The fluid part simulation was done with using ANSYS® Fluent 17.2. A pressure-based solver was used with an absolute formulation of the velocity field. The k - ω turbulence model was selected with 6% turbulence intensity and 0.02 m hydraulic diameter, which were calculated at the inlet. The SIMPLE algorithm was used to solve the pressure-velocity coupling. The spatial discretization of the pressure and momentum were both second order, the spatial discretization of the turbulence kinetic energy and the dissipation rate were both first order. Humid air was the working fluid with a constant density of 1.24 kg/m3 and a dynamic viscosity of 1.79 × 10-5 kg/m.s. The solid part simulation was done using ANSYS® transient structural 17.2. The direct sparse solver was used with numerical damping control. The Newton-Raphson residual was set as 4, and large deflection was on. The FSI system coupling was done with using ANSYS® workbench 17.2, where the interface loads from the fluid flow field were calculated and applied to the solid domain, which was solved next to extract the wall displacement to update the fluid domain. The domains were updated and solved until the two solvers reach an agreement with given relative tolerance of 1 × 10-3.
After the segmentation of the geometry, the mesh of the 3-D geometry was generated with ScanIP over the surface and the volume. The fluid model was meshed using linear four-node tetrahedral elements, and the structural model was meshed using ten-node quadratic tetrahedral elements. For different nodes densities, 16767, 29492, 58831, 181003, 190351, the pressure and velocity along a designated line (from (0.005, -0.220, -0.103) to (0.0007, -0.196, -0.138)) calculated from the simulation were compared (as shown in Figure 3). At the beginning and end of the line, it shows a difference in the pressure and velocity from different nodes densities. This is because a finer mesh can better capture the boundary layer flow physics. The pressure and velocity solved under the mesh with different nodes densities were later compared with the ones solved under a super fine mesh (with 1.2 million nodes), which the results from this fine mesh can be considered a true value. L2 norm of the errors between the results from different mesh and the true value is calculated as , where u is the variable to be compared, like pressure or velocity; and n is the number of nodes been selected. For the nodes number larger than 181003, the L2 norm of both velocity and pressure are less than 5%, so the solution can be treated as independent of the mesh size, and the nodes number 181003 is then used for the study. The non-dimensional wall distance Y+ was controlled within 5. Similar mesh study has been done for the solid structure, and it shows the nodes number 250383 is the smallest nodes number that makes the solution independent of the mesh size.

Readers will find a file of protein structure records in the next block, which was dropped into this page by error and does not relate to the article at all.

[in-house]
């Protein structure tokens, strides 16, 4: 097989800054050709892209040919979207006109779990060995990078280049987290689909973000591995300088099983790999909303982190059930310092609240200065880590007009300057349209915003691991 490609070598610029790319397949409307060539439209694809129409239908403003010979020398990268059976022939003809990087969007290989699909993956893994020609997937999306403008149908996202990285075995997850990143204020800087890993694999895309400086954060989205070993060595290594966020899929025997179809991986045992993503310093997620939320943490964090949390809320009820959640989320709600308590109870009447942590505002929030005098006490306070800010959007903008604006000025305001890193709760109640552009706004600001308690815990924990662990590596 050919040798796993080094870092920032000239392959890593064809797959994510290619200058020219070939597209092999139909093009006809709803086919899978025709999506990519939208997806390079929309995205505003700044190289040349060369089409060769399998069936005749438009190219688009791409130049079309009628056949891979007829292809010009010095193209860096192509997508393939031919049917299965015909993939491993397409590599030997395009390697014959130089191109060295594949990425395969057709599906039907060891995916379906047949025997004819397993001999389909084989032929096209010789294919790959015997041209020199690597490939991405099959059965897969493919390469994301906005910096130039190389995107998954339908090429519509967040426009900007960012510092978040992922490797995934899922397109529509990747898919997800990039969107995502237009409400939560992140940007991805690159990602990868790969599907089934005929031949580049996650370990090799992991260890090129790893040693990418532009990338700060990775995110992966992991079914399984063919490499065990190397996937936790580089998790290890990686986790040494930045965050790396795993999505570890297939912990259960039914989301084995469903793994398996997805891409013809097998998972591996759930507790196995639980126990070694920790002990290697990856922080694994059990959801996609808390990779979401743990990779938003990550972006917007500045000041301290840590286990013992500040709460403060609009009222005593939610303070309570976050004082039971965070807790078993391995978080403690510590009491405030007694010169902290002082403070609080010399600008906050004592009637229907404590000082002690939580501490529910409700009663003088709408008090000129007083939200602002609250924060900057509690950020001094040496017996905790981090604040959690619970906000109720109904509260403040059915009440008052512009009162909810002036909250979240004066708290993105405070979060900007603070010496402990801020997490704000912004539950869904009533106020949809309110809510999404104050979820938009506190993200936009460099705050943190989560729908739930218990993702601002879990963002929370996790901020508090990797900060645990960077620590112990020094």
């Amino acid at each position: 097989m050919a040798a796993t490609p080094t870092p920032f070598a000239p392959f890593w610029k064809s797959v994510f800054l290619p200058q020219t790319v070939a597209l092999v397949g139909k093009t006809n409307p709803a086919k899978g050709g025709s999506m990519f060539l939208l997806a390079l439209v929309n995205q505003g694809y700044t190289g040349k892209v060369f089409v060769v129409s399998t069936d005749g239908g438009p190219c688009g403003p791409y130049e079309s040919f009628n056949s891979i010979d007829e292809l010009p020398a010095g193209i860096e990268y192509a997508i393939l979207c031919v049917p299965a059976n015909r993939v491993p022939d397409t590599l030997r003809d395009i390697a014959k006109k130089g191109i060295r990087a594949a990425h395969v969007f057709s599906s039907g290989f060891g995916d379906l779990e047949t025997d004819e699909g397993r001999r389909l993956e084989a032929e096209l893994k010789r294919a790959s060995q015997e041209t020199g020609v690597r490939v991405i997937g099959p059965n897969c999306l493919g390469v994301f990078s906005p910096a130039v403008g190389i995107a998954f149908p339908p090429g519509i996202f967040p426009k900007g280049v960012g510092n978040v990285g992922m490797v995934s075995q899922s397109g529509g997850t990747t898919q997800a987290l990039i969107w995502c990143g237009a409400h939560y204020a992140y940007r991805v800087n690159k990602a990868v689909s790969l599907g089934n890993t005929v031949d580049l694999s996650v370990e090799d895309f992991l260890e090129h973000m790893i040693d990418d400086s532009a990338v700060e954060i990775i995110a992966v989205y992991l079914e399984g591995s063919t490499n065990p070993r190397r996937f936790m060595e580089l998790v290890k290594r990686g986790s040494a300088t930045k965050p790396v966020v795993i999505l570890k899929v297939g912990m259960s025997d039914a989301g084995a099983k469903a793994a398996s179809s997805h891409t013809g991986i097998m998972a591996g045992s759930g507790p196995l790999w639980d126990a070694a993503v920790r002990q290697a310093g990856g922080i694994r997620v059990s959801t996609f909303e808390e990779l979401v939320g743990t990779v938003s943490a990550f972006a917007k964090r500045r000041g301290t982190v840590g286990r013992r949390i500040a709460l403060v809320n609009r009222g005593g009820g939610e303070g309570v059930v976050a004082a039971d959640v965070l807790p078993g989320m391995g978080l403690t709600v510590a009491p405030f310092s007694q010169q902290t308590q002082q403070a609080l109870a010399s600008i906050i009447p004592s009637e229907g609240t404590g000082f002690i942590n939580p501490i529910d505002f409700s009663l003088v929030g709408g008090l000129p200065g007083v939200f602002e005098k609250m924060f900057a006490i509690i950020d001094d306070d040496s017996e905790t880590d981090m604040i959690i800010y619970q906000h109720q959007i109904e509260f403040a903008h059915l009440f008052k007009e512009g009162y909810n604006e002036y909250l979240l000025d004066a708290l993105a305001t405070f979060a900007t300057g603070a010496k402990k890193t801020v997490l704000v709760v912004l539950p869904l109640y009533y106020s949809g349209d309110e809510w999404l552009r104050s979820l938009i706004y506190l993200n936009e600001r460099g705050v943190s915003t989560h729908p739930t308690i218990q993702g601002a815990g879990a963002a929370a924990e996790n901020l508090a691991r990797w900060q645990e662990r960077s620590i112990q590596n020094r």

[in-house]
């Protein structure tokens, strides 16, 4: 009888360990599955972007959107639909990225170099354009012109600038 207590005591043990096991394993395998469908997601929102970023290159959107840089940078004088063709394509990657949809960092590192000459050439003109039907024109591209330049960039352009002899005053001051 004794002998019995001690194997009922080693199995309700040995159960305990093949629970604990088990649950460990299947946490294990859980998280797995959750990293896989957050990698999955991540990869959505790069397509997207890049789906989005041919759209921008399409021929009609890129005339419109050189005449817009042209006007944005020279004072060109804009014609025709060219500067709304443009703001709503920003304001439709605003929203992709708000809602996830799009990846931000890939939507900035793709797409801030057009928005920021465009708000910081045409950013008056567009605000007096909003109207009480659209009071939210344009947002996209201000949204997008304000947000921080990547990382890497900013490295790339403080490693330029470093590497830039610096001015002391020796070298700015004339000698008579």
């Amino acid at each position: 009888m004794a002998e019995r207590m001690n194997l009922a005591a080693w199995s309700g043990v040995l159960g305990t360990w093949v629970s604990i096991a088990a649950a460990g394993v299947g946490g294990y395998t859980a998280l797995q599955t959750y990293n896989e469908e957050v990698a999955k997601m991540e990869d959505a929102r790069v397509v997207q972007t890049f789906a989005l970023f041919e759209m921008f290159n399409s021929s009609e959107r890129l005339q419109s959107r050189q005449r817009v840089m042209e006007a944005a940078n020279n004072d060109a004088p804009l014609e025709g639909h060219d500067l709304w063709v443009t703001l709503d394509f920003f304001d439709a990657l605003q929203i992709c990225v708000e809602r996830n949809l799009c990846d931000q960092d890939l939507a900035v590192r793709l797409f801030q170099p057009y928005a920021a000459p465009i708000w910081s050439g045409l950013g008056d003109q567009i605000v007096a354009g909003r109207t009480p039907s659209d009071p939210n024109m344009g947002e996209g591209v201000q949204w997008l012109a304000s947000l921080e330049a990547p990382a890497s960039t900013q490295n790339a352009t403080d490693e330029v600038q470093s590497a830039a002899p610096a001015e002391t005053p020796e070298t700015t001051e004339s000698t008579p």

Figure 3: Mesh independent stud-pressure and velocity at different nodes densities. Mesh 1, 2, 3, 4 and 5 are corresponding to nodes number 16767, 29492, 58831, 181003, and 190351, respectively. View Figure 3
The air flow rate may vary from patient to patient. However, most people from clinical observation have a similar breathing flow rate curve, and Gupta, et al.  have studied and published it. The breathing rate described by them can be simplified to a sine curve. The peak volume flow rate is 0.4 L/s, which would result in a pressure difference of 200 Pa between the inlet and outlet. In this present study work, pressure inlet and pressure outlet were used as boundary conditions, with 0 Pa as the inlet pressure, and -200 Pa for the outlet pressure.